Here's how: Our servers store what's known as a "password verifier" that matches your password and only matches your password. Computer scientists believe that it's similarly hard to recover your password from the password verifier as it is to simply guess the password using brute force -- in other words, by trying all possible passwords. This means that if a hacker or a rogue employee gets access to your stored password verifier, the verifier does not actually help the person determine your password.
When you type your password into Inky, Inky uses a zero-knowledge proof protocol called Secure Remote Password (SRP) to authenticate you. Your password is never transmitted outside your computer's memory, so no one can eavesdrop on it. The SRP protocol is an open standard developed at Stanford by Tom Wu, and is defined in IETF RFC 2945.
Because SRP allows Inky to prove to our servers that you typed in your password correctly without sending the password, your password remains secret. This, in turn, means that Inky can use your password as a key to encrypt other sensitive information we store on your behalf, such as your email passwords. Here again, our goal is to ensure that even if a third party gained access to our database and got your encrypted email passwords, it wouldn't help the third party get into your mail account and read your mail.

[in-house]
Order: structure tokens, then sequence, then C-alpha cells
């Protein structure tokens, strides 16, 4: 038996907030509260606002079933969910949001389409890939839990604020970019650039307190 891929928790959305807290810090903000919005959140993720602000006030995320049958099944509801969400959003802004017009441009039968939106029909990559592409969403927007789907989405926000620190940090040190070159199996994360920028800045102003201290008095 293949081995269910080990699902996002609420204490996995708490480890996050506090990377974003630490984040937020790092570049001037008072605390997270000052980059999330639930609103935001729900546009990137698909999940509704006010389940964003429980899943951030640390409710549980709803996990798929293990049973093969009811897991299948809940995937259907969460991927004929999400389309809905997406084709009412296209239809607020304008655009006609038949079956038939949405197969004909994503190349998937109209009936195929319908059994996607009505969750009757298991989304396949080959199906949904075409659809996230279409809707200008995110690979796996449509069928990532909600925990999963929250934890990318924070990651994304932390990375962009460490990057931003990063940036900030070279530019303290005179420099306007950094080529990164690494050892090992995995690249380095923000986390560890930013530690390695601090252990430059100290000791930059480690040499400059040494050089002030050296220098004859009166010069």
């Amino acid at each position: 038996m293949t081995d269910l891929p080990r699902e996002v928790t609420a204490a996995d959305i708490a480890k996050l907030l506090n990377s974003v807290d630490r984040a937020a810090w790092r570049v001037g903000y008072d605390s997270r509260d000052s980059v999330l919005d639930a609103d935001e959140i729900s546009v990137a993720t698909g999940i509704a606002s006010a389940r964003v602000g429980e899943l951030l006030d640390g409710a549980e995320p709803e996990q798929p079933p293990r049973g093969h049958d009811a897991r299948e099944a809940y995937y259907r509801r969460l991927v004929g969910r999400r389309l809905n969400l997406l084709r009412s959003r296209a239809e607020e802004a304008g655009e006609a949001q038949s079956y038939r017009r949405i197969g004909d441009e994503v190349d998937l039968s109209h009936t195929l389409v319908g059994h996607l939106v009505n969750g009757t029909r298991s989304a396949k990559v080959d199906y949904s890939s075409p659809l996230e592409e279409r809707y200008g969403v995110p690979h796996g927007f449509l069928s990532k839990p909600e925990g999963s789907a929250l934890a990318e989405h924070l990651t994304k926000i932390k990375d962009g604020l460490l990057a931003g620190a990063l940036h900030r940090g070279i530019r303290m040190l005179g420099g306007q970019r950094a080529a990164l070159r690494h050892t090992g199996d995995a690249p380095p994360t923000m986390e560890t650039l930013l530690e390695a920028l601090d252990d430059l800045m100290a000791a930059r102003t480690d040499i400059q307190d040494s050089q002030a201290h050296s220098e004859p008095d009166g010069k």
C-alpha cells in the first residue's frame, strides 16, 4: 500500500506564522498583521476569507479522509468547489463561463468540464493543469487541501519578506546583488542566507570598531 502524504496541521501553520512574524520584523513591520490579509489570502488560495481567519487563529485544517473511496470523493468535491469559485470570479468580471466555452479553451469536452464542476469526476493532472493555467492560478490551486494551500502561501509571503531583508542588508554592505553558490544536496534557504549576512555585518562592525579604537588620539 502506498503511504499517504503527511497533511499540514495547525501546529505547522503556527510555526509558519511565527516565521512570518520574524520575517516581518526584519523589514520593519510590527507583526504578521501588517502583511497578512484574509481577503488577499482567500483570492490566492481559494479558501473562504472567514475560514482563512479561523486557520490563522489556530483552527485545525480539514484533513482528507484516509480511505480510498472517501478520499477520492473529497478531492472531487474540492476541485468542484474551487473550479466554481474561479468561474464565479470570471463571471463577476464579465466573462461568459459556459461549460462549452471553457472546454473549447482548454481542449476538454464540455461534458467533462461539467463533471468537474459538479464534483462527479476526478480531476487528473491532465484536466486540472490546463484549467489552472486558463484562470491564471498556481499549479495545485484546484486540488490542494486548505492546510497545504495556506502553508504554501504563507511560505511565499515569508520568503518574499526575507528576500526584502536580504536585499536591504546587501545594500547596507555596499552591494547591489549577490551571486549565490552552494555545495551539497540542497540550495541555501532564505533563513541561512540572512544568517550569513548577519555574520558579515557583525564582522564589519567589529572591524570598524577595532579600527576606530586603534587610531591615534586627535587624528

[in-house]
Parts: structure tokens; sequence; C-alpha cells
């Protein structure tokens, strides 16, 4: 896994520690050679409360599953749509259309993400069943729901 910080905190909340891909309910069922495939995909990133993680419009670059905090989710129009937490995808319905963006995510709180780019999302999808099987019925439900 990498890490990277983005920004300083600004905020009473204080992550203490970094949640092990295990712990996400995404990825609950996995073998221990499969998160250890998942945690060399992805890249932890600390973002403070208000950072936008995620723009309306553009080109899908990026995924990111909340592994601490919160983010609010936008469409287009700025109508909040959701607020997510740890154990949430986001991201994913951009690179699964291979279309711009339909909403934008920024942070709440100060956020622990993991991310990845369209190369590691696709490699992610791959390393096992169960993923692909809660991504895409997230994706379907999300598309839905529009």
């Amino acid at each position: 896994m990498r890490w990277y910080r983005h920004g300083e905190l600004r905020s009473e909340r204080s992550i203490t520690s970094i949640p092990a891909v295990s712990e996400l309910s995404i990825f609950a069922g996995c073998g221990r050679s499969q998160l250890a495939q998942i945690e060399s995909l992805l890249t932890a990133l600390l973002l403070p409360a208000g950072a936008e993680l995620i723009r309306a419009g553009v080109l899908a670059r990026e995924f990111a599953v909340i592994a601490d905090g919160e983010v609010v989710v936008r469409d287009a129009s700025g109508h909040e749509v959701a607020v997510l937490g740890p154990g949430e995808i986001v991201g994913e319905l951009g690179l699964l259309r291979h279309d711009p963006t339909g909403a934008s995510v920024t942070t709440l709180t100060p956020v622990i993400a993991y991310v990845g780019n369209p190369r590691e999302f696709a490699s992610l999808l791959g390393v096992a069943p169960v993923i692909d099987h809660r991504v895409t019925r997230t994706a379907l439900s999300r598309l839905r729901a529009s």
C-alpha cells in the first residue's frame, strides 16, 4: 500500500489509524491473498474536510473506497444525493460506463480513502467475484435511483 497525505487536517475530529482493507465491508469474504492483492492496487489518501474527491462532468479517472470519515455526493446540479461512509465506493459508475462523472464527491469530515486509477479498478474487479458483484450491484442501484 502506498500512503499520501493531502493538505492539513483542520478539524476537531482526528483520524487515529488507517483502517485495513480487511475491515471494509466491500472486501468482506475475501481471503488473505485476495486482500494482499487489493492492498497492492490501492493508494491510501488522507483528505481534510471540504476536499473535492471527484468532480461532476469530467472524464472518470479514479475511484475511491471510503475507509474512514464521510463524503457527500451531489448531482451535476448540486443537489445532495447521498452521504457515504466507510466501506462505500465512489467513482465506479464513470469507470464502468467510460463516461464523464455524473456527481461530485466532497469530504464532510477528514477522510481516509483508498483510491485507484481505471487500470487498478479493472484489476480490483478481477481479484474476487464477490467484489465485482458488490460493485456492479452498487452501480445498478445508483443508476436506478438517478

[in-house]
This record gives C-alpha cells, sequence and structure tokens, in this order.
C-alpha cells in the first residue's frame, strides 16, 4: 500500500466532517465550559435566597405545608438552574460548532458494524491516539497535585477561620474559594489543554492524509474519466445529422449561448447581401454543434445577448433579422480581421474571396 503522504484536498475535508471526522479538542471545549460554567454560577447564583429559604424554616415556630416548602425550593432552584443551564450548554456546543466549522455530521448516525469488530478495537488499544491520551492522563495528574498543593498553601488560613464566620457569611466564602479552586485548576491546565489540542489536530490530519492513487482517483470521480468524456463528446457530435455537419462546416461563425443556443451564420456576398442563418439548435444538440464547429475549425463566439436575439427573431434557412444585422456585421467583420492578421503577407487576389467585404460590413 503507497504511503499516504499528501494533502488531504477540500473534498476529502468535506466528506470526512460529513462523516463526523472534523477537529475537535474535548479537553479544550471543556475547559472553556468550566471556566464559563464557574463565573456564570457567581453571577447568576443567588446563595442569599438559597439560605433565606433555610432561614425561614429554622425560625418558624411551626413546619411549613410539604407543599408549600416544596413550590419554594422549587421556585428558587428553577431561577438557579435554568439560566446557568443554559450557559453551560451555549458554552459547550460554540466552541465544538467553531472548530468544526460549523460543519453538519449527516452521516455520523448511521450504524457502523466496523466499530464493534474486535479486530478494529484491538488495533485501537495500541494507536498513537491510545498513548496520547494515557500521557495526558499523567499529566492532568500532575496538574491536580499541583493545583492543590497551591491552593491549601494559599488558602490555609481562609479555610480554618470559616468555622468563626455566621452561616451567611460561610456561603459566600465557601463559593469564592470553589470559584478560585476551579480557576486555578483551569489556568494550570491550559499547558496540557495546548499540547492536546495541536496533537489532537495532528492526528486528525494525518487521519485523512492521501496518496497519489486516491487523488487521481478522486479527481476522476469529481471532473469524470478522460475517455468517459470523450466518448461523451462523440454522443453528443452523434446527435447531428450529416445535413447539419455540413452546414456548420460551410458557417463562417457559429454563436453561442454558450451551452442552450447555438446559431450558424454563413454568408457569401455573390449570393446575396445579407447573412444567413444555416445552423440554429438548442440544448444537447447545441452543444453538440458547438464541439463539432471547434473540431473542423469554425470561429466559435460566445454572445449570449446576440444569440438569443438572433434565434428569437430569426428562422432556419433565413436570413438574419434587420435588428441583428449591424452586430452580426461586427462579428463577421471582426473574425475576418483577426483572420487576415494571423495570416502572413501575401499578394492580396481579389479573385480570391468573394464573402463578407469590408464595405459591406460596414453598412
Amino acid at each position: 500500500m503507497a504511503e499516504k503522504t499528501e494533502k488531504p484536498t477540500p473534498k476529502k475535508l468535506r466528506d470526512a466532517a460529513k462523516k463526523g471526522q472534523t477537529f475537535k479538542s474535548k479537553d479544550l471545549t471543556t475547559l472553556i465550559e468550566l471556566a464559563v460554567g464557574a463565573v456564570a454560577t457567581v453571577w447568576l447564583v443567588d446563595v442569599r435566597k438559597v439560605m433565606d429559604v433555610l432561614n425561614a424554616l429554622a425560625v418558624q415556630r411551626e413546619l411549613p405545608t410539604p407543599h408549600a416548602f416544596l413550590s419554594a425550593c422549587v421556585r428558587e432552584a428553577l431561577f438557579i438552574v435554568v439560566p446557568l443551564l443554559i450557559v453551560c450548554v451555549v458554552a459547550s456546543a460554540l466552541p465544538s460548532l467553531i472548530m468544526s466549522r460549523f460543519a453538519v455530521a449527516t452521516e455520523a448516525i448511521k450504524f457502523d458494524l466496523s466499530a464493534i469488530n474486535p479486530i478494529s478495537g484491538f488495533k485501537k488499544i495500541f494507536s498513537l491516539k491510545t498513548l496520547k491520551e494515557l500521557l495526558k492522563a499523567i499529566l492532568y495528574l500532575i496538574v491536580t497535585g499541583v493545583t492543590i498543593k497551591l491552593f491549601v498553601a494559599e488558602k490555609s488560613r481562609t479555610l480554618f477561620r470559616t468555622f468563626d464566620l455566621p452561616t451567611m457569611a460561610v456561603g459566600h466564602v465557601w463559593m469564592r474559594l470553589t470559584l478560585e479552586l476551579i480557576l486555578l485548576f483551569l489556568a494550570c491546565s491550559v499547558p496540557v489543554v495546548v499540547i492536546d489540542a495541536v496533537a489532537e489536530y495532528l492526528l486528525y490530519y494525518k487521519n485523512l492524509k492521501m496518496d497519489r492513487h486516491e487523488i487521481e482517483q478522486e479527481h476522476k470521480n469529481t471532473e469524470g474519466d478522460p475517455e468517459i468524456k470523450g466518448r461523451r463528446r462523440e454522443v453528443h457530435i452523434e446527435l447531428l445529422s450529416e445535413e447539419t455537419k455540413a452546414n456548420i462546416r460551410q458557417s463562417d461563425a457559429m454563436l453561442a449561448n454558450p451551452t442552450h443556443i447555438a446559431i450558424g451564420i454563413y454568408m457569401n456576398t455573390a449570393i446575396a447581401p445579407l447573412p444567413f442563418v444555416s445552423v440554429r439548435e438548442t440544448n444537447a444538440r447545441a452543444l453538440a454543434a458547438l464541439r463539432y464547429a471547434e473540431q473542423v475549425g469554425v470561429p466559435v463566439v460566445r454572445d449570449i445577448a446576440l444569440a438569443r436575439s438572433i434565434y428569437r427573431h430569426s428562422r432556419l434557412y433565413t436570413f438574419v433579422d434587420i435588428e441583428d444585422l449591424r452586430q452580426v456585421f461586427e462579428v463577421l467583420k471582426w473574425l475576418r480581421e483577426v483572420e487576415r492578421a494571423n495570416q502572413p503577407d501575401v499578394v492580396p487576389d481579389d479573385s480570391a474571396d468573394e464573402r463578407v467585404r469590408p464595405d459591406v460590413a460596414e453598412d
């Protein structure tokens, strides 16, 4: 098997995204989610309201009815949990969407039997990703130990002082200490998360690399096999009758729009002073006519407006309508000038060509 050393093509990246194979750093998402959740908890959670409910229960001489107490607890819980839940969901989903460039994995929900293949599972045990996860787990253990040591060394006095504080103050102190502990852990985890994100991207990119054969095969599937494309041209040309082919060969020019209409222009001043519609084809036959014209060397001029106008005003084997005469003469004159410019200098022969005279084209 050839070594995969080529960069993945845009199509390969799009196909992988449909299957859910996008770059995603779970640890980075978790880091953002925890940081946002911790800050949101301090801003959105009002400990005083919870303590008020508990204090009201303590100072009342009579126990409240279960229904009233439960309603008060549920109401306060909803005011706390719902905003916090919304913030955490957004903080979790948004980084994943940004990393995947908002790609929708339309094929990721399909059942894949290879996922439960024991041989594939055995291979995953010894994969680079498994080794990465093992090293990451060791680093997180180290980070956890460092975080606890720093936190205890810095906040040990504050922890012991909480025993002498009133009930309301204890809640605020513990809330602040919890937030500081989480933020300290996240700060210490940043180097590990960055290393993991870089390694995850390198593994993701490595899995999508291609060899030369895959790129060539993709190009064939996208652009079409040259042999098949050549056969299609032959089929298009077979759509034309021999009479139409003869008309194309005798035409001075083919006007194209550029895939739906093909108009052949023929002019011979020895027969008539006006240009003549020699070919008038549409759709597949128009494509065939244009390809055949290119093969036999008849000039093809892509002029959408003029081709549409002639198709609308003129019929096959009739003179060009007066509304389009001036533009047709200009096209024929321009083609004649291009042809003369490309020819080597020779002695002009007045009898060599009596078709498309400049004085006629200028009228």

The specific encryption method we use is known as AES-256. This encryption method has been standardized by the US National Institute of Standards and Technology (NIST), and is authorized for use in top secret applications in the US.
To encrypt your sensitive information with AES-256, we first derive a key from your Inky password. Because your Inky password may not be very strong from a cryptographic standpoint, we use a method called PBDKF2 to "stretch" your password into a strong key. Our particular implementation of PBDKF2 allows us to increase certain parameters as time goes on and computers get more powerful, but right now we use PBKDF2 with 2048 cipher iterations, the SHA-256 hash function, and a 24-bit key length. See IETF RFC 2898 for more details on the PBKDF2 standard.
Does Inky use encryption? Does it validate server certificates?